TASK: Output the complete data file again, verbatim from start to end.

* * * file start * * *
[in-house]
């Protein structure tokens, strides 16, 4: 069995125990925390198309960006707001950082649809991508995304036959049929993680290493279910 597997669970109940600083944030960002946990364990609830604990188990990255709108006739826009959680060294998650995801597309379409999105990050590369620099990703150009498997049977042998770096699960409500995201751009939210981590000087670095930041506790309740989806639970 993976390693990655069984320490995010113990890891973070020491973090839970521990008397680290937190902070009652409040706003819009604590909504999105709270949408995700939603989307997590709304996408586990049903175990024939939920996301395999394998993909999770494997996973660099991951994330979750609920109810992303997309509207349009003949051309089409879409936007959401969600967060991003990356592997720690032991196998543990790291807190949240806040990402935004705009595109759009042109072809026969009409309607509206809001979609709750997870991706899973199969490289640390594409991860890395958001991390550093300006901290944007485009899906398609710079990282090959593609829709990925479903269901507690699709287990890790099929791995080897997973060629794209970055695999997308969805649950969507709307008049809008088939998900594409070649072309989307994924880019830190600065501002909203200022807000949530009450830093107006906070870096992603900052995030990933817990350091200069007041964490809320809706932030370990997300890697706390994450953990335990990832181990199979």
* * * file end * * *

[in-house]
């Protein structure tokens, strides 16, 4: 069995125990925390198309960006707001950082649809991508995304036959049929993680290493279910 597997669970109940600083944030960002946990364990609830604990188990990255709108006739826009959680060294998650995801597309379409999105990050590369620099990703150009498997049977042998770096699960409500995201751009939210981590000087670095930041506790309740989806639970 993976390693990655069984320490995010113990890891973070020491973090839970521990008397680290937190902070009652409040706003819009604590909504999105709270949408995700939603989307997590709304996408586990049903175990024939939920996301395999394998993909999770494997996973660099991951994330979750609920109810992303997309509207349009003949051309089409879409936007959401969600967060991003990356592997720690032991196998543990790291807190949240806040990402935004705009595109759009042109072809026969009409309607509206809001979609709750997870991706899973199969490289640390594409991860890395958001991390550093300006901290944007485009899906398609710079990282090959593609829709990925479903269901507690699709287990890790099929791995080897997973060629794209970055695999997308969805649950969507709307008049809008088939998900594409070649072309989307994924880019830190600065501002909203200022807000949530009450830093107006906070870096992603900052995030990933817990350091200069007041964490809320809706932030370990997300890697706390994450953990335990990832181990199979």